Les 7 Doigts de la Main, Traces

Review in Issue 20-3 | Autumn 2008

Traces leaves other circus-theatre shows panting in the wings and looking on in envy. Les Sept Doigts de la Main are all ex-Cirque du Soleil – although none of this lot (four men, one woman) look old enough to be ex- anything and the skills level is what would be expected of that heritage. Breathtaking no-hands Chinese Pole; exhilarating acrobatics; basketball; skateboarding – it seems they can turn their hands, feet, torsos to anything. Give them an object and they will manipulate it with ease and grace. Give them a floor, a wall, a rope, and they’ll go that extra mile.

But what is most wonderful is their rare understanding of circus-as-theatre: that theatre comes from what your body brings to that space and those other bodies in that space; that narrative means far more than just words telling a linear tale. Here, there is an overarching story – of growing up, forging identities, processing memories that builds in layers, allowing the audience to write the book rather than have the performers read it to them.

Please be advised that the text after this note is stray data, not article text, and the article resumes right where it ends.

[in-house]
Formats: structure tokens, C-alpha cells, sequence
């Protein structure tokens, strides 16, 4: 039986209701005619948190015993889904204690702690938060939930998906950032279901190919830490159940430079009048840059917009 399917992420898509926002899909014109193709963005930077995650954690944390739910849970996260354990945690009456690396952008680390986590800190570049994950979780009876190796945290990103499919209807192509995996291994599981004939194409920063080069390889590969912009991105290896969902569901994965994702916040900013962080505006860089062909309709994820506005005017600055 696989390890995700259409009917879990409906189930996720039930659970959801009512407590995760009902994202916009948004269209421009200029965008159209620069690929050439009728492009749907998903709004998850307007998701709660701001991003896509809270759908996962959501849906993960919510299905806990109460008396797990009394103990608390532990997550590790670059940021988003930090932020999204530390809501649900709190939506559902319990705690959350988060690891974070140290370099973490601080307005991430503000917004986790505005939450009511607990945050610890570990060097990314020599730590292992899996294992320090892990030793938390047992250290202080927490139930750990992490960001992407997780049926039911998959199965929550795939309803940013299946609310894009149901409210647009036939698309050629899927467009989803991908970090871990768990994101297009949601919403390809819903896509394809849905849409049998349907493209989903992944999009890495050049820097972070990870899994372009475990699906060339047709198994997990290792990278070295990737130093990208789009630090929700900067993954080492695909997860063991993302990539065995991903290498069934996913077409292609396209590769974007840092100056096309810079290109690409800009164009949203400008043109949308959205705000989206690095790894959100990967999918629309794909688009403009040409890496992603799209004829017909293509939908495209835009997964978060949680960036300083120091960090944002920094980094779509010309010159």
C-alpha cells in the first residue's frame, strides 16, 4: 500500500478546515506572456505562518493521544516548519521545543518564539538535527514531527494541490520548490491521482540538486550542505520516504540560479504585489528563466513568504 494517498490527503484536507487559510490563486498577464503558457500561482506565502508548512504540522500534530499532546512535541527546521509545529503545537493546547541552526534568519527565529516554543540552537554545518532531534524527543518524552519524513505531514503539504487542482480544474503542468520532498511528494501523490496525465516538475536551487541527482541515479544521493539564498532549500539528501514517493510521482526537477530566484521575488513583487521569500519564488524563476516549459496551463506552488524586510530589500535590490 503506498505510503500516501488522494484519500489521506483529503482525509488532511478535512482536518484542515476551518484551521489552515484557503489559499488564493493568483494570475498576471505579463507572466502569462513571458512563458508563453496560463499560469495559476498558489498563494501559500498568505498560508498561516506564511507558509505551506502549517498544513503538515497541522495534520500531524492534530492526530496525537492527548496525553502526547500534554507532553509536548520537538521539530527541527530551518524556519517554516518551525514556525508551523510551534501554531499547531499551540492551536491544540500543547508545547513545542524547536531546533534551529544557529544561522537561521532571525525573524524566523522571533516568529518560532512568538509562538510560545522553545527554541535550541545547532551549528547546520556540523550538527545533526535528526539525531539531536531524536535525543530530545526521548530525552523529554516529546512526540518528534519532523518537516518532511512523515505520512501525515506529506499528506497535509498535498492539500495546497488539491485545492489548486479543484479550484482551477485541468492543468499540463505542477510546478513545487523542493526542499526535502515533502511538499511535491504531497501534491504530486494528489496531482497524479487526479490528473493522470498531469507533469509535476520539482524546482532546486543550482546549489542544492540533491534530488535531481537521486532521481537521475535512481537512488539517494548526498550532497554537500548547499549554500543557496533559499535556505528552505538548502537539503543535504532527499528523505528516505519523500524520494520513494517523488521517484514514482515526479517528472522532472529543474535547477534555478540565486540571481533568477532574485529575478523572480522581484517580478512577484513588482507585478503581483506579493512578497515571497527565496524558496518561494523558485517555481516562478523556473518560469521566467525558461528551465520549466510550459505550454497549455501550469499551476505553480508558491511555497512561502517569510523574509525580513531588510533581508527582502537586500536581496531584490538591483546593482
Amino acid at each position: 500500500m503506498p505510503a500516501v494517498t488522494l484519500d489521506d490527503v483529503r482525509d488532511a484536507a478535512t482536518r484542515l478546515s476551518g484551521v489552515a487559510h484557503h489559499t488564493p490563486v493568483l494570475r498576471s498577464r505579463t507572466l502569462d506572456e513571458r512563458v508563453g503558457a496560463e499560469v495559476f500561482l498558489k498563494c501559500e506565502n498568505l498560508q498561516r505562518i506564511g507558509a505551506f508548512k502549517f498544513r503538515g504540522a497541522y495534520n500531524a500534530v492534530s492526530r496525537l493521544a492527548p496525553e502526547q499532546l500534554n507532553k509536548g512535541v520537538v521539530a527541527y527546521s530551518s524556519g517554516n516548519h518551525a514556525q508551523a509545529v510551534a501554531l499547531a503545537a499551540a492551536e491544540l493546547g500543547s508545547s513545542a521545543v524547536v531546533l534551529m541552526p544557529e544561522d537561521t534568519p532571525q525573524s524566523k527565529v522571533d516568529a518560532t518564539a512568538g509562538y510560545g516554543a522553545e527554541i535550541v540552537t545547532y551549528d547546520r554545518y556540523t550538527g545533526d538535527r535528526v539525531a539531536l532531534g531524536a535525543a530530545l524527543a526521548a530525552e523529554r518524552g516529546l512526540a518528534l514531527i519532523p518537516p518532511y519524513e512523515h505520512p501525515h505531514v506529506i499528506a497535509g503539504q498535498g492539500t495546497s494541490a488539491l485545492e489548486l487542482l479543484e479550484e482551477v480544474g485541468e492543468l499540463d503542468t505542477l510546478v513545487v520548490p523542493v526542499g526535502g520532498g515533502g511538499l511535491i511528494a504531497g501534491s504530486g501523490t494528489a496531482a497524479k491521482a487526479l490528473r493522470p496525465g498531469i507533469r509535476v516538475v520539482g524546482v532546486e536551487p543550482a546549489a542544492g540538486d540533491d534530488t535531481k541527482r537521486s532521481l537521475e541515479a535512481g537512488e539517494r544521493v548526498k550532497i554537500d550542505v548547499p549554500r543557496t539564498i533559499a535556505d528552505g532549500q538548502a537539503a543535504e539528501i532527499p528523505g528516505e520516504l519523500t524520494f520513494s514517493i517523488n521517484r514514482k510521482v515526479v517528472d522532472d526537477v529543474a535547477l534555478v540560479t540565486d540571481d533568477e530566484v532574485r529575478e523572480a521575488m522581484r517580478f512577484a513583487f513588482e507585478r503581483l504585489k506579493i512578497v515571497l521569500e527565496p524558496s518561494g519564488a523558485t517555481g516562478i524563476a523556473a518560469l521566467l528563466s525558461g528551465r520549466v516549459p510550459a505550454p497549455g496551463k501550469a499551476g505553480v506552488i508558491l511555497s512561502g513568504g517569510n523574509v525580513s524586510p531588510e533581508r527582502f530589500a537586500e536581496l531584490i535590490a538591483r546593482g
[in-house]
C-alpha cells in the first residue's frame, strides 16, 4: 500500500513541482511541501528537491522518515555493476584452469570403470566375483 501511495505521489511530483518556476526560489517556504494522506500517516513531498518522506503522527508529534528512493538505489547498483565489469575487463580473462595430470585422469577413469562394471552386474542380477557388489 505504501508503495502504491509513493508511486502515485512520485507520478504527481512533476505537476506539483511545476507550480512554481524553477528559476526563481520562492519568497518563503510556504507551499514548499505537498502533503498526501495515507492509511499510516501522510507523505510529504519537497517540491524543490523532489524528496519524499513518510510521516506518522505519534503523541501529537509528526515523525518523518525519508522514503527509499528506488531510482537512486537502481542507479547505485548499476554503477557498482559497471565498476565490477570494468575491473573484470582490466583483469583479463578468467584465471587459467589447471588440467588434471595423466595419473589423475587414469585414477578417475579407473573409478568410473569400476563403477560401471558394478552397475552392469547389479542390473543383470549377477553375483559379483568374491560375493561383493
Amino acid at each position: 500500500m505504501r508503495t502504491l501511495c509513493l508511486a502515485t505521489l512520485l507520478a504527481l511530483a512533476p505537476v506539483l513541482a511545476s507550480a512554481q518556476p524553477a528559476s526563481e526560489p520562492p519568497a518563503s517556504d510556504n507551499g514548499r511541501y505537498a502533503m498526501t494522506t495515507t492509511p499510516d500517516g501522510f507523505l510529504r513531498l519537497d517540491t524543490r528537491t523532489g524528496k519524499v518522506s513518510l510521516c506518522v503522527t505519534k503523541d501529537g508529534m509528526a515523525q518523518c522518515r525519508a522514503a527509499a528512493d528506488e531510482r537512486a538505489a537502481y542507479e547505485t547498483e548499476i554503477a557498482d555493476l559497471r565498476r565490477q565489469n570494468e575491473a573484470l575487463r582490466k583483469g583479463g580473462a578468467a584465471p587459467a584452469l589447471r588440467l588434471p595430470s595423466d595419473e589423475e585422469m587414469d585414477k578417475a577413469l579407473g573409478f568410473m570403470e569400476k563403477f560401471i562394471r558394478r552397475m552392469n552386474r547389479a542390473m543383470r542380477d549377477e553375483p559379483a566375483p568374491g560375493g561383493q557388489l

There’s a lovely, minimal use of screen image (photos and home movies creating flickering traces of childhood selves). There’s further a clever little device that I love – a way of acknowledging the dilemma of integrating audience response to circus tricks into the theatrical world created onstage: after each impressive trick or turn, they walk downstage as if to take a bow, then stop and look straight at the audience, then snap back into the stage world. Perfect.

Artforms
Presenting Artists
Presenting Festival
Presenting Venue
Date Seen
  1. May 2008

This article in the magazine

Issue 20-3
p. 31